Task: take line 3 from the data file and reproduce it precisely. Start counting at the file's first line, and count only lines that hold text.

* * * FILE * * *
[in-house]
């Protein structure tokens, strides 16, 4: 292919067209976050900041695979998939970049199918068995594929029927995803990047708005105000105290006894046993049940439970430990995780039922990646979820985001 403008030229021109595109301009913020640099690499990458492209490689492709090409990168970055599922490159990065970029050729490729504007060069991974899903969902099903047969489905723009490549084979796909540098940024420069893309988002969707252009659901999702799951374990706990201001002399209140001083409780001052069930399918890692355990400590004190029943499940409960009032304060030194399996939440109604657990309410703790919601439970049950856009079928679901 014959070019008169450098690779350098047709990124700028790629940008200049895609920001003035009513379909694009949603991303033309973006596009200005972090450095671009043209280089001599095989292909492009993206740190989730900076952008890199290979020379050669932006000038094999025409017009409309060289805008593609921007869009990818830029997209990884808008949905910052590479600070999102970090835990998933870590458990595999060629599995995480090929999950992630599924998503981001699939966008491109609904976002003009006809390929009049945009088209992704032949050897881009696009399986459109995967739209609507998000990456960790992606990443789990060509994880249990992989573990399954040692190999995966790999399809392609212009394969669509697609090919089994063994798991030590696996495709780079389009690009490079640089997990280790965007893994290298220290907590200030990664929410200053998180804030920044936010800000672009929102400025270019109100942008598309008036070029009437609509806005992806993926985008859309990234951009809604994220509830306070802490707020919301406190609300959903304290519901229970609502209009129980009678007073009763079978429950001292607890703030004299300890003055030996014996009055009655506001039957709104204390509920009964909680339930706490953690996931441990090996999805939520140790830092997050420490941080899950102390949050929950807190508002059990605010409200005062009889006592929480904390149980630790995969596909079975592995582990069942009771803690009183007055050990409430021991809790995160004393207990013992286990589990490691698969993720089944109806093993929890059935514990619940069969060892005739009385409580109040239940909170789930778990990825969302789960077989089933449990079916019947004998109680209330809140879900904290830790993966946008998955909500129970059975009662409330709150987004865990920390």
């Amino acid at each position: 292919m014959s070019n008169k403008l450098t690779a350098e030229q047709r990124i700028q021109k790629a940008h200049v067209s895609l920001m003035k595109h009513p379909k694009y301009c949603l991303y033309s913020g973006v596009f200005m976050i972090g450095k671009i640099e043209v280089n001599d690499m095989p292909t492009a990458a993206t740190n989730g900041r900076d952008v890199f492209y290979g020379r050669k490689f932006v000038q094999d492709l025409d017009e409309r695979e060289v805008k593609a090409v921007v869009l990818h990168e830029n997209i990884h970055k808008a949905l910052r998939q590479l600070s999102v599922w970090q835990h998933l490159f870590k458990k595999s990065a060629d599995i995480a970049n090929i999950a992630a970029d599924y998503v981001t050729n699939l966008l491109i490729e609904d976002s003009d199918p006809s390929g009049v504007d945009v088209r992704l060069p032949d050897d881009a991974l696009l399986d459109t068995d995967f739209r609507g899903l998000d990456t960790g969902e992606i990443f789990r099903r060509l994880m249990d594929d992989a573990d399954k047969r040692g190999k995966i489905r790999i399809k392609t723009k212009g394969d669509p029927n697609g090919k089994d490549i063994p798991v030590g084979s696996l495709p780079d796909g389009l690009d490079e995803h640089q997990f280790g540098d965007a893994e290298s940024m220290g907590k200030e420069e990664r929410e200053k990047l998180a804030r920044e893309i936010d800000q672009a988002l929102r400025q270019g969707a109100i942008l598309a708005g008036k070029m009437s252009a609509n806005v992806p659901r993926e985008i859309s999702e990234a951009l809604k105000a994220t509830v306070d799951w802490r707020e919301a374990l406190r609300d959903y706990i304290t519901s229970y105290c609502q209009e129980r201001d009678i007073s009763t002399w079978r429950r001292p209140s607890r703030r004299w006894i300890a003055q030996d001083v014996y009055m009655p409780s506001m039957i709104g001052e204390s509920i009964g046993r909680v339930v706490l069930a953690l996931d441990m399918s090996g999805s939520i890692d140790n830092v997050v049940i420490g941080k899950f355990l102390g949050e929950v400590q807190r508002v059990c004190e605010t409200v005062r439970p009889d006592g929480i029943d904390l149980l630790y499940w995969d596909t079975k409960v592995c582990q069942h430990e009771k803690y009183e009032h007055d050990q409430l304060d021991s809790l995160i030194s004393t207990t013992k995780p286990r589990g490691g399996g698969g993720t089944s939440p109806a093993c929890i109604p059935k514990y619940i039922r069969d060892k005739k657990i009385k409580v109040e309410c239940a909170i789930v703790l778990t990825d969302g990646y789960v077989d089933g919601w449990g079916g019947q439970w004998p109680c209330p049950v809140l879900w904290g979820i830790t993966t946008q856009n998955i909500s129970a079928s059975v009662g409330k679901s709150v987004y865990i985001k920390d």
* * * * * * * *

């Amino acid at each position: 292919m014959s070019n008169k403008l450098t690779a350098e030229q047709r990124i700028q021109k790629a940008h200049v067209s895609l920001m003035k595109h009513p379909k694009y301009c949603l991303y033309s913020g973006v596009f200005m976050i972090g450095k671009i640099e043209v280089n001599d690499m095989p292909t492009a990458a993206t740190n989730g900041r900076d952008v890199f492209y290979g020379r050669k490689f932006v000038q094999d492709l025409d017009e409309r695979e060289v805008k593609a090409v921007v869009l990818h990168e830029n997209i990884h970055k808008a949905l910052r998939q590479l600070s999102v599922w970090q835990h998933l490159f870590k458990k595999s990065a060629d599995i995480a970049n090929i999950a992630a970029d599924y998503v981001t050729n699939l966008l491109i490729e609904d976002s003009d199918p006809s390929g009049v504007d945009v088209r992704l060069p032949d050897d881009a991974l696009l399986d459109t068995d995967f739209r609507g899903l998000d990456t960790g969902e992606i990443f789990r099903r060509l994880m249990d594929d992989a573990d399954k047969r040692g190999k995966i489905r790999i399809k392609t723009k212009g394969d669509p029927n697609g090919k089994d490549i063994p798991v030590g084979s696996l495709p780079d796909g389009l690009d490079e995803h640089q997990f280790g540098d965007a893994e290298s940024m220290g907590k200030e420069e990664r929410e200053k990047l998180a804030r920044e893309i936010d800000q672009a988002l929102r400025q270019g969707a109100i942008l598309a708005g008036k070029m009437s252009a609509n806005v992806p659901r993926e985008i859309s999702e990234a951009l809604k105000a994220t509830v306070d799951w802490r707020e919301a374990l406190r609300d959903y706990i304290t519901s229970y105290c609502q209009e129980r201001d009678i007073s009763t002399w079978r429950r001292p209140s607890r703030r004299w006894i300890a003055q030996d001083v014996y009055m009655p409780s506001m039957i709104g001052e204390s509920i009964g046993r909680v339930v706490l069930a953690l996931d441990m399918s090996g999805s939520i890692d140790n830092v997050v049940i420490g941080k899950f355990l102390g949050e929950v400590q807190r508002v059990c004190e605010t409200v005062r439970p009889d006592g929480i029943d904390l149980l630790y499940w995969d596909t079975k409960v592995c582990q069942h430990e009771k803690y009183e009032h007055d050990q409430l304060d021991s809790l995160i030194s004393t207990t013992k995780p286990r589990g490691g399996g698969g993720t089944s939440p109806a093993c929890i109604p059935k514990y619940i039922r069969d060892k005739k657990i009385k409580v109040e309410c239940a909170i789930v703790l778990t990825d969302g990646y789960v077989d089933g919601w449990g079916g019947q439970w004998p109680c209330p049950v809140l879900w904290g979820i830790t993966t946008q856009n998955i909500s129970a079928s059975v009662g409330k679901s709150v987004y865990i985001k920390d």